The entire minutes was pro-West. Officers habitually referred to Britain as 'back home.' The Indian Navy was rudely shaken out of this cozy relationship in 1964. It was extremely keen to build a submarine arm. A few Indian officers had received training in submarines with the Royal Navy and it was always assumed that when the time came to induct submarines in the Indian Navy, the British would help. The United States had already supplied a World War II submarine to Pakistan.

However, the US made it amply clear to Defence Minister Y B Chavan during his visit to that country that any military assistance to India was out of the question. When India went to Britain with its request for submarines and ships, both the Conservative government as well as Harold Wilson's Labour government, under American pressure, flatly turned down the Indian request.

This was at the height of the Cold War. Throughout the fifties and early sixties, the Soviets had kept up a steady pressure on Indian leaders, offering the armed forces anything and everything they wished to buy. The Indian Navy had resisted this pressure with the argument that all its ships were of British origin, its depots full of British spares, its manpower British-trained and its dockyards equipped to refit British ships.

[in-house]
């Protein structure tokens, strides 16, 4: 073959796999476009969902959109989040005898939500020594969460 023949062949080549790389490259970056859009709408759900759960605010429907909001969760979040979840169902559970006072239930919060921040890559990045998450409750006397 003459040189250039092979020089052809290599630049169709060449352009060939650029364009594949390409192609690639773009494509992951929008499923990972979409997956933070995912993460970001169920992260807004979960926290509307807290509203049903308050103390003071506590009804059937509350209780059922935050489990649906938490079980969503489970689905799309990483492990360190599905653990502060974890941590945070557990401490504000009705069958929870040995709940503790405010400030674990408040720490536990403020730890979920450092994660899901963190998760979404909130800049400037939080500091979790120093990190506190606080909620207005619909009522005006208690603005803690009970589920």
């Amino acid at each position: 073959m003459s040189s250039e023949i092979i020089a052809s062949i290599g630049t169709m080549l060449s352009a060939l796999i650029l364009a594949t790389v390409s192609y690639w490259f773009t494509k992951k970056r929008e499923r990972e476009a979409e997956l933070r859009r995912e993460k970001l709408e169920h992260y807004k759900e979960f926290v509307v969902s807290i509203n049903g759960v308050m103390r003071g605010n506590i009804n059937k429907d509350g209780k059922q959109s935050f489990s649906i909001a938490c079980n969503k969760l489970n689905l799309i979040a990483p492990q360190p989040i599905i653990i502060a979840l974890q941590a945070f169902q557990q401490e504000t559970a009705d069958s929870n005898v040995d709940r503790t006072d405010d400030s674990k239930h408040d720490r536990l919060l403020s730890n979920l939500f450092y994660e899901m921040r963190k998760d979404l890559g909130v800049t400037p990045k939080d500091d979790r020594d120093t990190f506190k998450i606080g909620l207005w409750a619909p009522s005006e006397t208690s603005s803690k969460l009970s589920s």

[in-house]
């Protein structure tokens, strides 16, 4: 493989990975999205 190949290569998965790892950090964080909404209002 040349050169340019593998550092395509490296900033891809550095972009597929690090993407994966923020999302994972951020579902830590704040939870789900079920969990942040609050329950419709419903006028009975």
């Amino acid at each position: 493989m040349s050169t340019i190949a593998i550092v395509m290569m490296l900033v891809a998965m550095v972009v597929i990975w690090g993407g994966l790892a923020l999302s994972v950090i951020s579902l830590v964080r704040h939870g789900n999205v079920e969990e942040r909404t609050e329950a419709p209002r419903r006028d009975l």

The refusal of the United States and Britain to supply any more military equipment to India swept the ground from beneath the Navy's feet. There were no further excuses left to refuse Soviet equipment. On September 1, 1965, the first of the many historic documents was signed in the Soviet Union. The Indian Navy received four Foxtrot class submarines, five Petya class patrol vessels, two Polish landing ships and some patrol boats. India's Russia connection had started. It has endured for over 35 years.